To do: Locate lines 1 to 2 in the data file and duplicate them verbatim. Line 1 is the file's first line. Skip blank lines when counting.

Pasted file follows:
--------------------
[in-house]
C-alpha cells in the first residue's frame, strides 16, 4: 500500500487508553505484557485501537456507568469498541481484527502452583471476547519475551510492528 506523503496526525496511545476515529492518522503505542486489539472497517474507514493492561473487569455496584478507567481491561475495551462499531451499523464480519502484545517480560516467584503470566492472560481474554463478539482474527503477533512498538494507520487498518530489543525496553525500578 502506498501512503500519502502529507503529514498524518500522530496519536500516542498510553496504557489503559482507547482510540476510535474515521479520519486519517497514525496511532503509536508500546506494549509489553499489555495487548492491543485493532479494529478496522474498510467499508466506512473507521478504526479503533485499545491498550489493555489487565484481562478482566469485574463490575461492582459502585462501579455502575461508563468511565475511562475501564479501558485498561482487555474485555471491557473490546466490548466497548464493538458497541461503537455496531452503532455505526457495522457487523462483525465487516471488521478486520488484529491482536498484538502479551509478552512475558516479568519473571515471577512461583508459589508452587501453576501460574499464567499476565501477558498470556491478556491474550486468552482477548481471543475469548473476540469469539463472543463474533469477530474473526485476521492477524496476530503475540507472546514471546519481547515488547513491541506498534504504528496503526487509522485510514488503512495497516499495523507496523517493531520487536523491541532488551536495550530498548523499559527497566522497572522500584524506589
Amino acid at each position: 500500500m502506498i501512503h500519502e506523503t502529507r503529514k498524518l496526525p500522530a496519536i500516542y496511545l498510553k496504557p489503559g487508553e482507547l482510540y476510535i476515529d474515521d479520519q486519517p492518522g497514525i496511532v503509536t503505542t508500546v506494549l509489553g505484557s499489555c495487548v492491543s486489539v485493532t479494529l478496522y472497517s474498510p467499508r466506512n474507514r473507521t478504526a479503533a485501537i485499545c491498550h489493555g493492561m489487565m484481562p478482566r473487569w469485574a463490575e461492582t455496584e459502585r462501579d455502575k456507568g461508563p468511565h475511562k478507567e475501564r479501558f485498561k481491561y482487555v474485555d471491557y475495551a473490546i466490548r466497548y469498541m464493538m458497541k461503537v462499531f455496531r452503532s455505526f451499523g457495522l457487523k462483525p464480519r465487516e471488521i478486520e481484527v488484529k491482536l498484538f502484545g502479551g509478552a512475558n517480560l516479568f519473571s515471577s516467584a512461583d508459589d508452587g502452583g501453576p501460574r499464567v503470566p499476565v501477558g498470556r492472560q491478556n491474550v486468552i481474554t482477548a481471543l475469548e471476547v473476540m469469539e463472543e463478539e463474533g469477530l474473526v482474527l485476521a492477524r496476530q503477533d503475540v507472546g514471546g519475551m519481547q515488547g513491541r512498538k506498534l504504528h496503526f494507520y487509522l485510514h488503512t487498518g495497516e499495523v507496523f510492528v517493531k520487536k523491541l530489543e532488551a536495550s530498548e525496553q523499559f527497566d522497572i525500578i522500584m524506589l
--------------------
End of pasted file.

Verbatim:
[in-house]
C-alpha cells in the first residue's frame, strides 16, 4: 500500500487508553505484557485501537456507568469498541481484527502452583471476547519475551510492528 506523503496526525496511545476515529492518522503505542486489539472497517474507514493492561473487569455496584478507567481491561475495551462499531451499523464480519502484545517480560516467584503470566492472560481474554463478539482474527503477533512498538494507520487498518530489543525496553525500578 502506498501512503500519502502529507503529514498524518500522530496519536500516542498510553496504557489503559482507547482510540476510535474515521479520519486519517497514525496511532503509536508500546506494549509489553499489555495487548492491543485493532479494529478496522474498510467499508466506512473507521478504526479503533485499545491498550489493555489487565484481562478482566469485574463490575461492582459502585462501579455502575461508563468511565475511562475501564479501558485498561482487555474485555471491557473490546466490548466497548464493538458497541461503537455496531452503532455505526457495522457487523462483525465487516471488521478486520488484529491482536498484538502479551509478552512475558516479568519473571515471577512461583508459589508452587501453576501460574499464567499476565501477558498470556491478556491474550486468552482477548481471543475469548473476540469469539463472543463474533469477530474473526485476521492477524496476530503475540507472546514471546519481547515488547513491541506498534504504528496503526487509522485510514488503512495497516499495523507496523517493531520487536523491541532488551536495550530498548523499559527497566522497572522500584524506589